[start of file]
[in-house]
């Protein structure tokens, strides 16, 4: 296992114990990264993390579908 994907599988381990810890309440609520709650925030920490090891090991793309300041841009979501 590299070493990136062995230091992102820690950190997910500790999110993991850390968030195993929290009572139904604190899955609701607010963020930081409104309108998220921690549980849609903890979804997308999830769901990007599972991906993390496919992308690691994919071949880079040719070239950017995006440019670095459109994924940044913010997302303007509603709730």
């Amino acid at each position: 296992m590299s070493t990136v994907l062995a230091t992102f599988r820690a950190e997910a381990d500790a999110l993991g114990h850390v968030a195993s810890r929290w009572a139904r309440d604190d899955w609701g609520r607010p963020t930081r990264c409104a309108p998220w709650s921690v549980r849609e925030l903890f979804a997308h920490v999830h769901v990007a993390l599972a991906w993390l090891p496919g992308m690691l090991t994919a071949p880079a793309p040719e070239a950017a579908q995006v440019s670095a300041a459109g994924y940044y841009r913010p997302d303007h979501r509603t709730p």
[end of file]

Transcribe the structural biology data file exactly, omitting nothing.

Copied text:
[in-house]
């Protein structure tokens, strides 16, 4: 296992114990990264993390579908 994907599988381990810890309440609520709650925030920490090891090991793309300041841009979501 590299070493990136062995230091992102820690950190997910500790999110993991850390968030195993929290009572139904604190899955609701607010963020930081409104309108998220921690549980849609903890979804997308999830769901990007599972991906993390496919992308690691994919071949880079040719070239950017995006440019670095459109994924940044913010997302303007509603709730």
């Amino acid at each position: 296992m590299s070493t990136v994907l062995a230091t992102f599988r820690a950190e997910a381990d500790a999110l993991g114990h850390v968030a195993s810890r929290w009572a139904r309440d604190d899955w609701g609520r607010p963020t930081r990264c409104a309108p998220w709650s921690v549980r849609e925030l903890f979804a997308h920490v999830h769901v990007a993390l599972a991906w993390l090891p496919g992308m690691l090991t994919a071949p880079a793309p040719e070239a950017a579908q995006v440019s670095a300041a459109g994924y940044y841009r913010p997302d303007h979501r509603t709730p």